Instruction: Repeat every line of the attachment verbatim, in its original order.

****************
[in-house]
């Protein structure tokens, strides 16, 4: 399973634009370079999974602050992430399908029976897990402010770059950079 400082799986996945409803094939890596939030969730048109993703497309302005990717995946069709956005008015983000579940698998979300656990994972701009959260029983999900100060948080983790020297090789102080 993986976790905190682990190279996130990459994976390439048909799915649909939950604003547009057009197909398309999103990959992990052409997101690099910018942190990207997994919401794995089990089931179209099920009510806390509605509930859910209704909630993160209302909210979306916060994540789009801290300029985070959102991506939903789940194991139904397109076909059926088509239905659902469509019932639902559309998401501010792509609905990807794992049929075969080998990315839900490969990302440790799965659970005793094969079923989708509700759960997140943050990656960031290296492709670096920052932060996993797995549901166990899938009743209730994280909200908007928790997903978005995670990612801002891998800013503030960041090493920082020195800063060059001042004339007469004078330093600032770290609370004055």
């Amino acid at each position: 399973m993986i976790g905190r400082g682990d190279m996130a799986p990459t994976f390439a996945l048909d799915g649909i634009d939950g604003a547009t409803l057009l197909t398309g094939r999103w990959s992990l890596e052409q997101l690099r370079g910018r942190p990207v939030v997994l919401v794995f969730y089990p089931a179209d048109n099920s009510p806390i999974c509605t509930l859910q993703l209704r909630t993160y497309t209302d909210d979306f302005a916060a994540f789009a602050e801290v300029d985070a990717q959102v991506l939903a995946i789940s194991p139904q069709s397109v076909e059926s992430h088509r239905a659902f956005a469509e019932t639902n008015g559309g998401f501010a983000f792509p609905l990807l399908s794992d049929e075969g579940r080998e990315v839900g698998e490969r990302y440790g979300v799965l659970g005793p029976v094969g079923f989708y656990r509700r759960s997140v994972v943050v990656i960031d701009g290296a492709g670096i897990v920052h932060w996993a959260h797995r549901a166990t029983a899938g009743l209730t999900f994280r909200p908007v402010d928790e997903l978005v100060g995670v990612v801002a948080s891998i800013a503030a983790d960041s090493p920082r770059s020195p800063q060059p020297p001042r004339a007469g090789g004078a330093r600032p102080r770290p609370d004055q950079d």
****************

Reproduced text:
[in-house]
């Protein structure tokens, strides 16, 4: 399973634009370079999974602050992430399908029976897990402010770059950079 400082799986996945409803094939890596939030969730048109993703497309302005990717995946069709956005008015983000579940698998979300656990994972701009959260029983999900100060948080983790020297090789102080 993986976790905190682990190279996130990459994976390439048909799915649909939950604003547009057009197909398309999103990959992990052409997101690099910018942190990207997994919401794995089990089931179209099920009510806390509605509930859910209704909630993160209302909210979306916060994540789009801290300029985070959102991506939903789940194991139904397109076909059926088509239905659902469509019932639902559309998401501010792509609905990807794992049929075969080998990315839900490969990302440790799965659970005793094969079923989708509700759960997140943050990656960031290296492709670096920052932060996993797995549901166990899938009743209730994280909200908007928790997903978005995670990612801002891998800013503030960041090493920082020195800063060059001042004339007469004078330093600032770290609370004055």
């Amino acid at each position: 399973m993986i976790g905190r400082g682990d190279m996130a799986p990459t994976f390439a996945l048909d799915g649909i634009d939950g604003a547009t409803l057009l197909t398309g094939r999103w990959s992990l890596e052409q997101l690099r370079g910018r942190p990207v939030v997994l919401v794995f969730y089990p089931a179209d048109n099920s009510p806390i999974c509605t509930l859910q993703l209704r909630t993160y497309t209302d909210d979306f302005a916060a994540f789009a602050e801290v300029d985070a990717q959102v991506l939903a995946i789940s194991p139904q069709s397109v076909e059926s992430h088509r239905a659902f956005a469509e019932t639902n008015g559309g998401f501010a983000f792509p609905l990807l399908s794992d049929e075969g579940r080998e990315v839900g698998e490969r990302y440790g979300v799965l659970g005793p029976v094969g079923f989708y656990r509700r759960s997140v994972v943050v990656i960031d701009g290296a492709g670096i897990v920052h932060w996993a959260h797995r549901a166990t029983a899938g009743l209730t999900f994280r909200p908007v402010d928790e997903l978005v100060g995670v990612v801002a948080s891998i800013a503030a983790d960041s090493p920082r770059s020195p800063q060059p020297p001042r004339a007469g090789g004078a330093r600032p102080r770290p609370d004055q950079d």